February 17, 2006

Overstepping Your Bounds

I've discovered a seemingly small difference between the default behaviors of Illustrator and InDesign. However, the result of this small difference in behavior is cause for a much larger difference in functionality -- or more accurately, the result or your artwork and the amount of effort that's required to create your artwork to begin with. My discovery has to do with a setting in Illustrator's General preferences, called Use Preview Bounds, although as you're about to see, it's really more than just a preference setting.

First, what is the Use Preview Bounds setting? Well, as I discuss in my book, a vector path itself has no visual appearance -- it is invisible. A stroke attribute defines the appearance of a path. By default, Illustrator internally uses the vector path itself when calculating measurements, or when aligning objects.

For example, if you create a 10p x 10p rectangle and apply a 10pt stroke to that object, Illustrator will show a value of 10p x 10p in the Transform palette or in the Control palette for that object. By default, a stroke weight is set on the center of a path, meaning half of the stroke weight falls along each side of the vector path. In reality, the visual appearance of the shape is 10p10 x 10p10, not 10p x 10p.

Turning on the Use Preview Bounds preference (which is also available in the Align Palette's palette menu) will tell Illustrator to display the VISUAL size of the object, not the path size. So with the setting turned on, the Transform palette will display the value of 10p10 x 10p10. This preference appears in the Align palette because again, by default, Illustrator will align objects by their vector path boundaries, not their visual boundaries.

Now here's the difference in behavior between Illustrator and InDesign. In Illustrator, when you draw or move a shape and you want to snap that shape to a guide or the edge of your document (or another object), Illustrator snaps the vector path to the guide (see below).

In InDesign however, when you draw a shape, InDesign snaps the APPEARANCE (or "preview bounds" in Illustrator-speak) of the path to the guide (see below).

In addition, InDesign's default behavior is just the opposite of Illustrator's. When you create a shape, the value that's defined in the Control palette for the size of the shape includes the weight of the stroke. In order to see the size of the actual vector path and NOT the appearance of the path, you have to turn off the Dimensions Include Stroke Weight setting in the Control palette.

In fact, InDesign's behavior when editing paths actually CHANGES depending on what tool you are using. If you move an object using the Selection tool (the black arrow), then InDesign uses the preview bounds of the shape to snap to guides and other objects.

However, when you move an object using the Direct Selection tool (the white arrow), InDesign uses the actual vector path for snapping.

So there are obvious consequences to these small differences in behavior. In CS2, both InDesign and Illustrator have the ability to align the stroke weight to the inside of the path, which "solves" this issue, but again, out of the box, these minute differences are cause for much confusion as users wonder why the values that they see on screen aren't always the true representation of what they get when they print. More so, these changes make it look like AI and ID aren't precise because when you copy and paste from one program to the other, you see different values displayed. Really, the object itself hasn't changed -- rather, the way that AI and ID "see" the shape is what is changing.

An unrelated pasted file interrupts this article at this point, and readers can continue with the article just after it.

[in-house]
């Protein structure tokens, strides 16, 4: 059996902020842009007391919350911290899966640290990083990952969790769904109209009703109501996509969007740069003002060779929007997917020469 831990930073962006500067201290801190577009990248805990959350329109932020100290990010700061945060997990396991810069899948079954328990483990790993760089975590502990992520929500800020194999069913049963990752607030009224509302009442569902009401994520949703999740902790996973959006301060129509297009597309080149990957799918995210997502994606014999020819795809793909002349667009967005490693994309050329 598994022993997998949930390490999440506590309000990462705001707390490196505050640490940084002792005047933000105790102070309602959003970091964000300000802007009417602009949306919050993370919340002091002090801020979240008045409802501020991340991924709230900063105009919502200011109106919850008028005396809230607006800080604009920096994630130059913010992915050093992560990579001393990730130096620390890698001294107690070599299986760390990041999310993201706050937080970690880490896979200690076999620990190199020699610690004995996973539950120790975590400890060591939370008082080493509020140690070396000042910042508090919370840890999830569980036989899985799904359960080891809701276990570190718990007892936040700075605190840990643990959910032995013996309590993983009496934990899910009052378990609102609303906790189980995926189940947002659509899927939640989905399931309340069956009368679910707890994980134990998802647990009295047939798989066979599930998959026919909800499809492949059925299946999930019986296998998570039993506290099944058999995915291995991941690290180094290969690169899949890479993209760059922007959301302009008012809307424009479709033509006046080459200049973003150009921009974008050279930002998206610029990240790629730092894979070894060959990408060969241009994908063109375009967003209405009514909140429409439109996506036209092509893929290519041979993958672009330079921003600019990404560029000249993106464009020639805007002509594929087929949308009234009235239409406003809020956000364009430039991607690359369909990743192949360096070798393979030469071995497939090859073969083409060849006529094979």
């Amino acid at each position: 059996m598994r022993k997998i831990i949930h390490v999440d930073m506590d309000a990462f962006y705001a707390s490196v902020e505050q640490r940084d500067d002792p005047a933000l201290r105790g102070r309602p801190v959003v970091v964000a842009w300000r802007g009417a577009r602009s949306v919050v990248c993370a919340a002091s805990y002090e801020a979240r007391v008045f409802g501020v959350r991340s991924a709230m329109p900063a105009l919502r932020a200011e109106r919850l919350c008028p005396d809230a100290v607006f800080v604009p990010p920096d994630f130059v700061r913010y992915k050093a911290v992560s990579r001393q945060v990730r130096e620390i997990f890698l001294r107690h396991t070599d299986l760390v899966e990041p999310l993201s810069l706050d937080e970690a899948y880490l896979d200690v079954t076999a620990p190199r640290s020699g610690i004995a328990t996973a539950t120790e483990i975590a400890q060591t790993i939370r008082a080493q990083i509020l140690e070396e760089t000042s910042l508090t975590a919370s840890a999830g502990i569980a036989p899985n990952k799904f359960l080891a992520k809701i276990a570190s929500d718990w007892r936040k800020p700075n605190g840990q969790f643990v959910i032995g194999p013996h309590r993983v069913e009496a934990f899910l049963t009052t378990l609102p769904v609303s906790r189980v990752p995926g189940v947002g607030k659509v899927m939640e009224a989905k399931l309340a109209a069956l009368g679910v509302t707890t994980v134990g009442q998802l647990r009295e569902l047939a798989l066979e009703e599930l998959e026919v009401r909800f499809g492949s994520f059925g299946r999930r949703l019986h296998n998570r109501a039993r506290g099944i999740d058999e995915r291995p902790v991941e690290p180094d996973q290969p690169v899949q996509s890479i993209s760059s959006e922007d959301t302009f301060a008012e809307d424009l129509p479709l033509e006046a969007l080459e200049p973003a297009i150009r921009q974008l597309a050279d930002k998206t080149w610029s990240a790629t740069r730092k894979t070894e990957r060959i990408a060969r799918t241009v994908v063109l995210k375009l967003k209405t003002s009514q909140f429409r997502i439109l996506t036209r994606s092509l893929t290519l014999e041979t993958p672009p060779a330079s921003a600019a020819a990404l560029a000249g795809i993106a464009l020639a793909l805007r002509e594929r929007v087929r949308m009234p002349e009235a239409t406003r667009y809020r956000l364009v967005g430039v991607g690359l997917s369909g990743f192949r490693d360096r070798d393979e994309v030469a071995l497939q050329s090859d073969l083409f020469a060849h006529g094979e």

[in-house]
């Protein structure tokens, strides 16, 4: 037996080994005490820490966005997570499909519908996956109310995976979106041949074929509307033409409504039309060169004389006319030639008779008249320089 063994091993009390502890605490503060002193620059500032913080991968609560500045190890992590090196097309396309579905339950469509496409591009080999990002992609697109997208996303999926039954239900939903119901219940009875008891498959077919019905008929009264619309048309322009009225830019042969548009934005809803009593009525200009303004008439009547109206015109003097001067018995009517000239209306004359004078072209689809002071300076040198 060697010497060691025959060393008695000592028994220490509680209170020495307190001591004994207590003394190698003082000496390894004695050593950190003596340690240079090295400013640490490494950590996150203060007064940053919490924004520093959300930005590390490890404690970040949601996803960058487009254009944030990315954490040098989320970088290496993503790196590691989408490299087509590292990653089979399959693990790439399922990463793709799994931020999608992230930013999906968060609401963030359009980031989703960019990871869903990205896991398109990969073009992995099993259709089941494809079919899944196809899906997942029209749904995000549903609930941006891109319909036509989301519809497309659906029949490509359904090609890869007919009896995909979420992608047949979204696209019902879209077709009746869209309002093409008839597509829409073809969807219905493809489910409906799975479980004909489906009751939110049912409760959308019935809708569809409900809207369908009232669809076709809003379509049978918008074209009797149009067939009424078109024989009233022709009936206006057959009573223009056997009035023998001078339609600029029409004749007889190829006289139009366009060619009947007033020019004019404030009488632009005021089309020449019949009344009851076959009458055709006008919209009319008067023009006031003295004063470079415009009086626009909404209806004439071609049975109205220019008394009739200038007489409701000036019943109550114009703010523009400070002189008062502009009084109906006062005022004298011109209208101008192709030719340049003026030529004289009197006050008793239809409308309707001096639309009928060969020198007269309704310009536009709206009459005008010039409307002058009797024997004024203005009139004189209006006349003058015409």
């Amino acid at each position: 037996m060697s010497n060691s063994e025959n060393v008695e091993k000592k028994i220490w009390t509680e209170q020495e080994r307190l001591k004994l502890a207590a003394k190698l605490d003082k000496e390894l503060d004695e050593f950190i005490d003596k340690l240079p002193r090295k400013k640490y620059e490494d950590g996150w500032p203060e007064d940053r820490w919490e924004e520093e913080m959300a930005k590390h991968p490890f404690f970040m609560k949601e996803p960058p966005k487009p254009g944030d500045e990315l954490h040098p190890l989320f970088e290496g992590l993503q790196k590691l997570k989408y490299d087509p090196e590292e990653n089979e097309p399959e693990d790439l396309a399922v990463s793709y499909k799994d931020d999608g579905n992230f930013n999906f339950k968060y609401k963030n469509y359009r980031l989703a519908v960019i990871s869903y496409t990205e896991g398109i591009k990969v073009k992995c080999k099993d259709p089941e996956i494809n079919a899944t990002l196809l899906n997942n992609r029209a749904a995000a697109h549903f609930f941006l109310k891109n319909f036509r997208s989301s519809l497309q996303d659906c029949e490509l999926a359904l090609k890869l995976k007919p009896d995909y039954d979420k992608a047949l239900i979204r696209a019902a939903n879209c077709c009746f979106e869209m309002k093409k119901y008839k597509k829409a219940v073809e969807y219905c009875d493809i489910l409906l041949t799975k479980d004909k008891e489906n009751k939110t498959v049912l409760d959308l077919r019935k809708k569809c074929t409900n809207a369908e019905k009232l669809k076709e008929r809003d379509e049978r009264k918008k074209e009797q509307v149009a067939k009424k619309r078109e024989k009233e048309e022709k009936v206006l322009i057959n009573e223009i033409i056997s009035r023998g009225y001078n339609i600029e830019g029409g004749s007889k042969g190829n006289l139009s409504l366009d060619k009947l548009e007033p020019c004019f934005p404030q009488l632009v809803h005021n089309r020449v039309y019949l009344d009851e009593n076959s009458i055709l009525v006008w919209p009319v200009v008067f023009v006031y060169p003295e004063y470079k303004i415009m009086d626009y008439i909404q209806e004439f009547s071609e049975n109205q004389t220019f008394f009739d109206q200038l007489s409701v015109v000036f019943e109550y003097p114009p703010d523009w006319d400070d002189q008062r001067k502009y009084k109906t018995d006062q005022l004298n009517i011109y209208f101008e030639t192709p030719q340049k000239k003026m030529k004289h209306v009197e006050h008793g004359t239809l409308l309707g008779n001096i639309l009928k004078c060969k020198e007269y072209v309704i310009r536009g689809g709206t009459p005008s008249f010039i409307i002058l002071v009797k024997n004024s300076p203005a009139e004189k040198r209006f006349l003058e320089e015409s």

Now who is right and who is wrong? Well, you know I won't open up that can of worms.... :)


Anne-Marie said...

Mordy, in answer to your final question, *you* are right. You are always right! :-)

Very interesting observation about what InDesign snaps to when using Selection vs Direct Selection tool! Thanks for the info...


Teri Pettit said...

It is not quite accurate to say that Illustrator snaps the vector bounding box to guides, grids, etc. Actually, Illustrator does not snap any bounding box to guides, grids, etc., no matter what the setting of Use Preview Bounds is. What it does is snap the mouse position to the guide or grid. So if you have fill hit on, and you mouse down on a place inside of an filled object that is, say, 1/3 the way in from the left and 1/4 the way down from the top of the object, that's what position will get snapped to the guide or grid.

What makes it seem like it is snapping the vector bounding box on simple objects like rectangles and circles is that the mouse down position by default snaps to anchor points (and if Smart Guides is on, it also snaps to path edges.) But there is no snapping of the mouse to the preview edges of strokes. You can't even select objects by the part of the stroke that falls outside the path edge.

Mordy Golding said...

Good point Teri. Although one of the things which I don't know how clear it was is that when drawing a new shape from scratch, AI snaps the path to the guide, but ID snaps the appearance of the stroke to the path. The result is that if I ever change the stroke weight in ID after I've created a shape, I will undoubtedly have to resize the shape again to re-snap to the guide. This is annoying to me and is cause for many problems in art production and in prepress work.

Anonymous said...

I greatly prefer Illustrator's way of doing things. Unfortunately, I rarely use the grid in Illustrator. I use it all the time in InDesign, but as soon as you put a stroke on something its position and size get tiny errors and precise positioning becomes impossible. Bah.